Failing that why not provide some suitable alternative to survival suits for every passenger and not an arbitrary percentage of them. Like this passenger suit for instance: SeaPass Passenger Suit - Survival suit / Abandonment suit / Emergency suit

Or for that matter some modified version of TPAs (Thermal Protection Aids) that can be worn in the water.
 

penfold

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There's little enough room inside a full lifeboat, there's no chance of donning a suit even if you're a contortionist, never mind the typical coffin-dodger that goes on cruises.
 

GabrielTurner

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There's little enough room inside a full lifeboat, there's no chance of donning a suit even if you're a contortionist, never mind the typical coffin-dodger that goes on cruises.
Oh in which case I guess they could still be taken and donned in the water if I comes to that?
 

penfold

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A hard no for that; either put it on before leaving the ship or forget it. It's tough enough doing anything wearing one of those in a training drill in a swimming pool if they're the right size; one capacious enough to go over a BoT life jacket will be so cavernous it would be a drogue, it would compromise its ability to keep you warm and pretty much render you immobile.
 

GabrielTurner

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A hard no for that; either put it on before leaving the ship or forget it. It's tough enough doing anything wearing one of those in a training drill in a swimming pool if they're the right size; one capacious enough to go over a BoT life jacket will be so cavernous it would be a drogue, it would compromise its ability to keep you warm and pretty much render you immobile.
In which case why not at least provide them as a backup option in case life rafts and/or lifeboats end up being unavailable?
 
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In which case why not at least provide them as a backup option in case life rafts and/or lifeboats end up being unavailable?
Solutions to risks are based on reasonable probability of that risk happening. Vessels have twice the capacity of lifeboats incase there is a problem with some of them. They are also maintained and inspected to ensure a high probability of availability. Additionally it is a legal obligation, globally, that crews drill to ensure response times are adequate. Therefore there is an expectation that emergency response processes and equipment will do what it is supposed to do when required. Now, all this may or may not happen depending on the level of inaptitude of the company that runs the vessel and the master that commands the vessel, nevertheless, control activities are in place to ensure performance times and outcomes for emergency response are achievable.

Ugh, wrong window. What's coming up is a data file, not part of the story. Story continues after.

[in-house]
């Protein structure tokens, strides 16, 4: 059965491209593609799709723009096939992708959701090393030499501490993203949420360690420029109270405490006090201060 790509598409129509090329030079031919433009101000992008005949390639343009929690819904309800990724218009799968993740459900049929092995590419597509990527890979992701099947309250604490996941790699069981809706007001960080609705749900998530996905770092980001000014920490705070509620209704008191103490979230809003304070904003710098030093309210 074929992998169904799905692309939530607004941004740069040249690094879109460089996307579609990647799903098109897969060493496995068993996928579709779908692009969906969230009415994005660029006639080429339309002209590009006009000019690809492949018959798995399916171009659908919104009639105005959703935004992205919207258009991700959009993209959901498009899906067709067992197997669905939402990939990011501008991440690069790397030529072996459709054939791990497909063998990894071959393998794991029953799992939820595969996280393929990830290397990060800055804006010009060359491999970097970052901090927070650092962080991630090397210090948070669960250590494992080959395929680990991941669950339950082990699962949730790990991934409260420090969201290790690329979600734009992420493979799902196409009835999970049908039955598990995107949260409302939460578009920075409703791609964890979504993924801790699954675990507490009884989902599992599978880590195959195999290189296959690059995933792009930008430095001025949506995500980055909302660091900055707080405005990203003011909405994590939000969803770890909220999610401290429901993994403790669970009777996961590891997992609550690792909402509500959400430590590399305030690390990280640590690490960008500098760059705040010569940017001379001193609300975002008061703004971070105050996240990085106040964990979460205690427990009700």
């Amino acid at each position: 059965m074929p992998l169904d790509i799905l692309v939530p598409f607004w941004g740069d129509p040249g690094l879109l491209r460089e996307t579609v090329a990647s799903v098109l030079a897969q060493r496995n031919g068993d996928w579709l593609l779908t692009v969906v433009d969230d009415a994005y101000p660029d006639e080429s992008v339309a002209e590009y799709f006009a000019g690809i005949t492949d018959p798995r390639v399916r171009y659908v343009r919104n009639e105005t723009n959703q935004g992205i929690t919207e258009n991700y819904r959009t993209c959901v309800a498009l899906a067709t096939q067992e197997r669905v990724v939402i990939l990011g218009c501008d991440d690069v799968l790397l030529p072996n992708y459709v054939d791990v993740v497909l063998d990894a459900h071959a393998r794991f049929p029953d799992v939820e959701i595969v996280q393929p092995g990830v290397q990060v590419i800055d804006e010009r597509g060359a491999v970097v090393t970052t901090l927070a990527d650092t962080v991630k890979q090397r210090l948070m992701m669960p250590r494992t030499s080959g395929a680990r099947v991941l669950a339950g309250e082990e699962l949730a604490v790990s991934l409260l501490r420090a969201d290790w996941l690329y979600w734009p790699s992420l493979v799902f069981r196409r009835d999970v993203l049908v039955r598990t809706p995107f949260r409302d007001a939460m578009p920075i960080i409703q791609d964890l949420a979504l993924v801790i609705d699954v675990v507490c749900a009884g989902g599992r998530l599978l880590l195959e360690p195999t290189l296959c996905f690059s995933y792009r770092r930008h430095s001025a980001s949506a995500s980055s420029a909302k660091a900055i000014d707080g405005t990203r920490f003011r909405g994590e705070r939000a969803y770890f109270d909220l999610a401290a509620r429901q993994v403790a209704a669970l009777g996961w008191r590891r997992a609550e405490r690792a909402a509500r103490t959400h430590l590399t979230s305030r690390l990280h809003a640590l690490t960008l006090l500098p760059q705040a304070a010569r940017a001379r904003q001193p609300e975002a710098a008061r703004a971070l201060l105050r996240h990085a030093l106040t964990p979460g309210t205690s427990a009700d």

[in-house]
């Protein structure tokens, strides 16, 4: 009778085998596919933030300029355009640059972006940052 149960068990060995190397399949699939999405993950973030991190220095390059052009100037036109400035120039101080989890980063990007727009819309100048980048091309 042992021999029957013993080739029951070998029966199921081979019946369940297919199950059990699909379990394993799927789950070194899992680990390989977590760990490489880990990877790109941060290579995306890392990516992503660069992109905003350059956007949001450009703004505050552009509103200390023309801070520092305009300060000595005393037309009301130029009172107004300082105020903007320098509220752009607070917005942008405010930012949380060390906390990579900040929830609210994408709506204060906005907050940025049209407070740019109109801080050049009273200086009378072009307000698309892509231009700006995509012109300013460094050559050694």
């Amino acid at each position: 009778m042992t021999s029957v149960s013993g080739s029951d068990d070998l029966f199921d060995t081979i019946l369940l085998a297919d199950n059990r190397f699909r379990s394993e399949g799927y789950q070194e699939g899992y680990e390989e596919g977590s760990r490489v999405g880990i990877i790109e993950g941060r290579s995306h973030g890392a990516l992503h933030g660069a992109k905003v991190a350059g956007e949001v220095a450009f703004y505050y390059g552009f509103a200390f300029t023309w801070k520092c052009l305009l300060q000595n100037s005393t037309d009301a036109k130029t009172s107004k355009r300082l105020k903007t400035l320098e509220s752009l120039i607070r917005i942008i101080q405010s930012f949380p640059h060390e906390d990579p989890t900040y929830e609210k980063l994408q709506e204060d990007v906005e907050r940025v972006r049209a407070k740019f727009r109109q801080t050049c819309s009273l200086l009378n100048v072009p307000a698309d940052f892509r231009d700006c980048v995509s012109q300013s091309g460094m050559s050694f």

What you are doing is applying multiple failure modes one after the other, irrespective of probability, when in fact the probability of that even happening is so small as to be irrelevant. If one of these improbable events happen and people die the courts decide who was at fault. Actuaries price your life at around $2million, if the cost of controls to keep you alive exceeds that, you can die and insurers can pay out. For example, do you expect a ship to be protected against a meteor impact, as that is the level of absurdity where such approaches end up.

Regarding survival suits, some ferries do have them for passengers as well as cruise ships based on risk assessment. Some information below on the framework that control risks: -

Types of Life-Saving Equipment Onboard Ships

Floating about an environment that does not support human life is a dangerous activity that carries a degree of risk of death if it all goes wrong, you can't run away and hide at sea. If you are planning a cruise in cold waters, then ask the company what safety controls they have in place and whether your safety can be assured to a risk that is ALARP - they will know what you mean if use the term ALARP. Then make the call on whether you should stay on land or go to sea.
 

SaltIre

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Why is it that they do things that way rather than just providing survival suits for passengers? Especially considering that crew are provided with survival suits on safety grounds i.e. to keep them warm should they need to abandon ship directly into the water, or accidentally fall into the water.
Oh in which case I guess they could still be taken and donned in the water if I comes to that?
How does one don a survival suit after accidentally falling into the water? :unsure:

Edit: I guess, perhaps, one could climb out and don the survival suit then accidentally fall back in again. :)